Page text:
A number of technical books on the art of photography already exist which show how to photograph coins. There are also innumerable books which celebrate the beauty of coins through photographs. Almost every year, another ‘coffee table book’ appears with appealing pictures – of Roman sestertii, for example – showing the minute details of the coin designs and the magnificent colours and textures of their patinas. For such photography, there are even celebrated masters like Max Hirmer, whose pictures of archaeological artefacts are famous world-wide. Such images have a commercial function too: as coins are often collector’s pieces, auctions houses need to obtain high quality illustrations for their sale catalogues in order to attract attention. It is therefore not surprising that a small handful of individuals are recognized as ‘the best coin photographers in the world’. Their task is to capture and, often enhance the reality of the original objects through their mastery of technical excellence, and 110 more.

But the artist Stephen Sack (born 1955, in New Jersey, USA) is a photographer of an entirely different order. It is no exaggeration to say that he is taking numismatic photography into a new dimension. His work represents an entirely new approach to photographing ancient coins that radically departs from tradition. His aim is to go beyond mere technical excellence and discover a new reality for the object he examines through the camera lens. Sack deliberately ignores beautiful coins, finding their designs too explicit, too well preserved. Instead he attempts to make beautiful photographs out of the kind of destroyed and neglected material that would ordinarily be ignored by the serious numismatist.

Such an approach may seem unusual, but for Sack himself it is nothing new. Since 1983, he has worked on a epic photographic project entitled The Chromosomic Memory. In the various groups of images that make up the series, the artist fixes his camera, without the aid of special effects, on objects that have been corroded and transformed by time. Early in the series he developed an interest in enameled gravestone portraits, which in their badly deteriorated state are unrecognizable and have. become ethereal, ghostlike images. Gargoyles on Gothic architecture, medieval docks and the reverse side of eighteenth- century engravings have also provided him with subject matter. Given his preoccupations, it is not surprising that Sack should have turned his attention to numismatics. Coin design, with its official status, is very deliberate; it is intended to endure, but, conversely, rarely does. Coins get used, their designs become increasingly worn, and even the circumstances of their survival in the corroding earth adds to their distress.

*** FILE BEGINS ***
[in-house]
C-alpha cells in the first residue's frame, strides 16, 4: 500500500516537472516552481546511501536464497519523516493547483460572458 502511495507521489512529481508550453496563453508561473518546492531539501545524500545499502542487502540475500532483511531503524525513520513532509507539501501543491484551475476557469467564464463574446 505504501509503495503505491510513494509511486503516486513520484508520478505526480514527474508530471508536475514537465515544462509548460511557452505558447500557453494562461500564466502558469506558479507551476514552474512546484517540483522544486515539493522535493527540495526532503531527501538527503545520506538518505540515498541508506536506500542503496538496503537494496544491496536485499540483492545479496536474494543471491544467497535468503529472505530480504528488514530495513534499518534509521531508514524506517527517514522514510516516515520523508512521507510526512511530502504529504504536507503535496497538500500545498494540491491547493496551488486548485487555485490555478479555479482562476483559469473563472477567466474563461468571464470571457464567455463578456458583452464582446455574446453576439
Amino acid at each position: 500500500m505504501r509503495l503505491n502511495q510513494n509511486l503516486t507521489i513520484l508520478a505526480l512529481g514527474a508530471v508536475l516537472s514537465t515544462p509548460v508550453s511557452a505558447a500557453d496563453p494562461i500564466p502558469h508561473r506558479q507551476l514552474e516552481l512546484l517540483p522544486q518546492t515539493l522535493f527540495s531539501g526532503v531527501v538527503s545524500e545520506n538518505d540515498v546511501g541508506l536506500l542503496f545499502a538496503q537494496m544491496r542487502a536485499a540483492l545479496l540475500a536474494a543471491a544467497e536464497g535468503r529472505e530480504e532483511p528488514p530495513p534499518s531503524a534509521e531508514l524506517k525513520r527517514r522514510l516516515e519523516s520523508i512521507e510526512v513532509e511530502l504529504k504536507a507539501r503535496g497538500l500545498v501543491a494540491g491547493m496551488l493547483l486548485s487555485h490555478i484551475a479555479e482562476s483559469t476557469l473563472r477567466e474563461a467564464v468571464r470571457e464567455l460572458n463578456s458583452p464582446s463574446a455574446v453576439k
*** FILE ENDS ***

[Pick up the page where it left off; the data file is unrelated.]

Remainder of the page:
Sack’s first coin images, made in the early eighties, recognized this fact, but his more recent work takes a bold step forward. Looking at the images produced for an exhibition held at the British Museum last year, we could easily forget the source of the images altogether. The shapes of the coins – mostly circular but sometimes rectangular – are suppressed. The images have no visible edge: the mental frame of the coin is gone. Some of these works are suggestive of crumbling wall frescoes or murals, others are reminiscent of bronze reliefs. In Sack’s photographs, each coin is removed from its familiar context and these intimate, hand-held objects are transformed into something monumental. Every viewer will bring their own point of reference to these startling works: the numismatist might recognize the source coin, but this will leave them no better equipped for the imaginative journey on which they will be sent.

Above all, Sack’s form of art photography transcends the boundaries of time and place. Roman images look African, ancient faces become abstract modern images. What we see now is not what the objects were then. Sack’s achievement is to have

perceived in these everyday objects, another world, and to have captured this alternate imagery in such a poetic way.

Franc╠žois de Calletay